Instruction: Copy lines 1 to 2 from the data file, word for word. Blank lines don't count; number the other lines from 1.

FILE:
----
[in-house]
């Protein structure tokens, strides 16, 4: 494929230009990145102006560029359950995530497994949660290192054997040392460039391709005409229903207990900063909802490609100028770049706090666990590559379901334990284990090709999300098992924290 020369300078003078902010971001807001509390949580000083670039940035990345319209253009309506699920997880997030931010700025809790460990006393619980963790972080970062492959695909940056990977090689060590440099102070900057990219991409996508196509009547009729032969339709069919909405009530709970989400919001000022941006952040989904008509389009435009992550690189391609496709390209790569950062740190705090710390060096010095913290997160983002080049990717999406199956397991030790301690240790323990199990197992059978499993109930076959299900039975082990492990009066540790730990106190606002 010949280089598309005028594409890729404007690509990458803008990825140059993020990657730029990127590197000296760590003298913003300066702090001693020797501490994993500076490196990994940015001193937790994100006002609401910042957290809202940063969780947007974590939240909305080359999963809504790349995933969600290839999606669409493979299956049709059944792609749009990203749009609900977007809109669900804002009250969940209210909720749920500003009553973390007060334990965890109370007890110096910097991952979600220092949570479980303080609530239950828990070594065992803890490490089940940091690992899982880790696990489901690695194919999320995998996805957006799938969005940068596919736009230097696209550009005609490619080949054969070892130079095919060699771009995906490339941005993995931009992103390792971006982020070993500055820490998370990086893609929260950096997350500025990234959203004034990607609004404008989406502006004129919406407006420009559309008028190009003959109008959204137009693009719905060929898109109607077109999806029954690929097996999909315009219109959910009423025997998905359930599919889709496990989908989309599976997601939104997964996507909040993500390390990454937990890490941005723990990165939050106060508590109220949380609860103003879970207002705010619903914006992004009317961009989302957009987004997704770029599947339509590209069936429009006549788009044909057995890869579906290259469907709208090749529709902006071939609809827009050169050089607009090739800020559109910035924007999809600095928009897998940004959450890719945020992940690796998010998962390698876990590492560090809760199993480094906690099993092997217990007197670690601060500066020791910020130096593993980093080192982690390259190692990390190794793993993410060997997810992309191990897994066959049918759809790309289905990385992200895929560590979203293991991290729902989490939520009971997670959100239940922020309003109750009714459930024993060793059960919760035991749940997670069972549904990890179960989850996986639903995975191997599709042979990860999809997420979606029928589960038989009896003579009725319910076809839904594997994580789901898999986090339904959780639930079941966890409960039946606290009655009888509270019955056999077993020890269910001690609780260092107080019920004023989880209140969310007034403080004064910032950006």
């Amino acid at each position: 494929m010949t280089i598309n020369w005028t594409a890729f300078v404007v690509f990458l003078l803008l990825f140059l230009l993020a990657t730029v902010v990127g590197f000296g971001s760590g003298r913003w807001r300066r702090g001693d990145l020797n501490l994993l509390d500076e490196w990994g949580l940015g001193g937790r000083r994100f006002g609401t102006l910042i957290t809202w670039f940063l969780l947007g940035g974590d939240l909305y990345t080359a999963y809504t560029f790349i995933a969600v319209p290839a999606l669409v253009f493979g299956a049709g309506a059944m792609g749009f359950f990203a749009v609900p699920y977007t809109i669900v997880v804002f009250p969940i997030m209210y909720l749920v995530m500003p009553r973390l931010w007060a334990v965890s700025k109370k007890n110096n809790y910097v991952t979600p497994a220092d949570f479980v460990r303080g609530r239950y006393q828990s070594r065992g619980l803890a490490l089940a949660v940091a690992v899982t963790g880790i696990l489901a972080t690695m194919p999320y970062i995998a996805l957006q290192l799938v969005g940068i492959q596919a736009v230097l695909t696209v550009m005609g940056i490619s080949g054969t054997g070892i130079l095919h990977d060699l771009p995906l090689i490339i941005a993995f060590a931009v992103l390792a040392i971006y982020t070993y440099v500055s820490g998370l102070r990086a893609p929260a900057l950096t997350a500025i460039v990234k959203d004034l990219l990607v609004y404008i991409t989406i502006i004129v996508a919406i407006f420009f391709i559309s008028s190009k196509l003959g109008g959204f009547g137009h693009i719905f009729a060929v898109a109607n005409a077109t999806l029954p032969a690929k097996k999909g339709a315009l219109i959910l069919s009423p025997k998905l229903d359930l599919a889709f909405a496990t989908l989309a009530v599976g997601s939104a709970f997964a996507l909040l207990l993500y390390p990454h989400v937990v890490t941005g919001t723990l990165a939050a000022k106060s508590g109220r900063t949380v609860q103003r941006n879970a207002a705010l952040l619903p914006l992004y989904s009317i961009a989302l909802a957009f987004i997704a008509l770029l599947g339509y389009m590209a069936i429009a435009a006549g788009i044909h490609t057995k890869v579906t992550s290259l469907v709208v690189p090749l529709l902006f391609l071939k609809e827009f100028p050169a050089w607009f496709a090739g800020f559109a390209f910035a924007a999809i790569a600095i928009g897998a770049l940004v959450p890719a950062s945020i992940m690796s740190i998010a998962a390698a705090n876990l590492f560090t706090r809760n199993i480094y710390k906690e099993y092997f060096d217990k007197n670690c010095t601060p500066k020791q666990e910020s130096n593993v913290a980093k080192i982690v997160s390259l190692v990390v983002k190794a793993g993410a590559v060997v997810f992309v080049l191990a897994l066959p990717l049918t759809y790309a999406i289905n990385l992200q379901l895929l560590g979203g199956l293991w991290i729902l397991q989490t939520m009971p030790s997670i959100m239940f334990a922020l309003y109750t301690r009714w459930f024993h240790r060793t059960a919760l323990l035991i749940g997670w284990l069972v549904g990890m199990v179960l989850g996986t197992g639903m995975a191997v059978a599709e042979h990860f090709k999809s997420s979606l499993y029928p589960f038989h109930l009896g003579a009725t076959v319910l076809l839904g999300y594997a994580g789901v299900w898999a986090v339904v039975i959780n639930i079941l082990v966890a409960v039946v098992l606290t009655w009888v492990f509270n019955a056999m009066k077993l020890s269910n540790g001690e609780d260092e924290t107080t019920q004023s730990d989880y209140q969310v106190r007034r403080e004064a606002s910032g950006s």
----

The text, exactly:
[in-house]
């Protein structure tokens, strides 16, 4: 494929230009990145102006560029359950995530497994949660290192054997040392460039391709005409229903207990900063909802490609100028770049706090666990590559379901334990284990090709999300098992924290 020369300078003078902010971001807001509390949580000083670039940035990345319209253009309506699920997880997030931010700025809790460990006393619980963790972080970062492959695909940056990977090689060590440099102070900057990219991409996508196509009547009729032969339709069919909405009530709970989400919001000022941006952040989904008509389009435009992550690189391609496709390209790569950062740190705090710390060096010095913290997160983002080049990717999406199956397991030790301690240790323990199990197992059978499993109930076959299900039975082990492990009066540790730990106190606002 010949280089598309005028594409890729404007690509990458803008990825140059993020990657730029990127590197000296760590003298913003300066702090001693020797501490994993500076490196990994940015001193937790994100006002609401910042957290809202940063969780947007974590939240909305080359999963809504790349995933969600290839999606669409493979299956049709059944792609749009990203749009609900977007809109669900804002009250969940209210909720749920500003009553973390007060334990965890109370007890110096910097991952979600220092949570479980303080609530239950828990070594065992803890490490089940940091690992899982880790696990489901690695194919999320995998996805957006799938969005940068596919736009230097696209550009005609490619080949054969070892130079095919060699771009995906490339941005993995931009992103390792971006982020070993500055820490998370990086893609929260950096997350500025990234959203004034990607609004404008989406502006004129919406407006420009559309008028190009003959109008959204137009693009719905060929898109109607077109999806029954690929097996999909315009219109959910009423025997998905359930599919889709496990989908989309599976997601939104997964996507909040993500390390990454937990890490941005723990990165939050106060508590109220949380609860103003879970207002705010619903914006992004009317961009989302957009987004997704770029599947339509590209069936429009006549788009044909057995890869579906290259469907709208090749529709902006071939609809827009050169050089607009090739800020559109910035924007999809600095928009897998940004959450890719945020992940690796998010998962390698876990590492560090809760199993480094906690099993092997217990007197670690601060500066020791910020130096593993980093080192982690390259190692990390190794793993993410060997997810992309191990897994066959049918759809790309289905990385992200895929560590979203293991991290729902989490939520009971997670959100239940922020309003109750009714459930024993060793059960919760035991749940997670069972549904990890179960989850996986639903995975191997599709042979990860999809997420979606029928589960038989009896003579009725319910076809839904594997994580789901898999986090339904959780639930079941966890409960039946606290009655009888509270019955056999077993020890269910001690609780260092107080019920004023989880209140969310007034403080004064910032950006």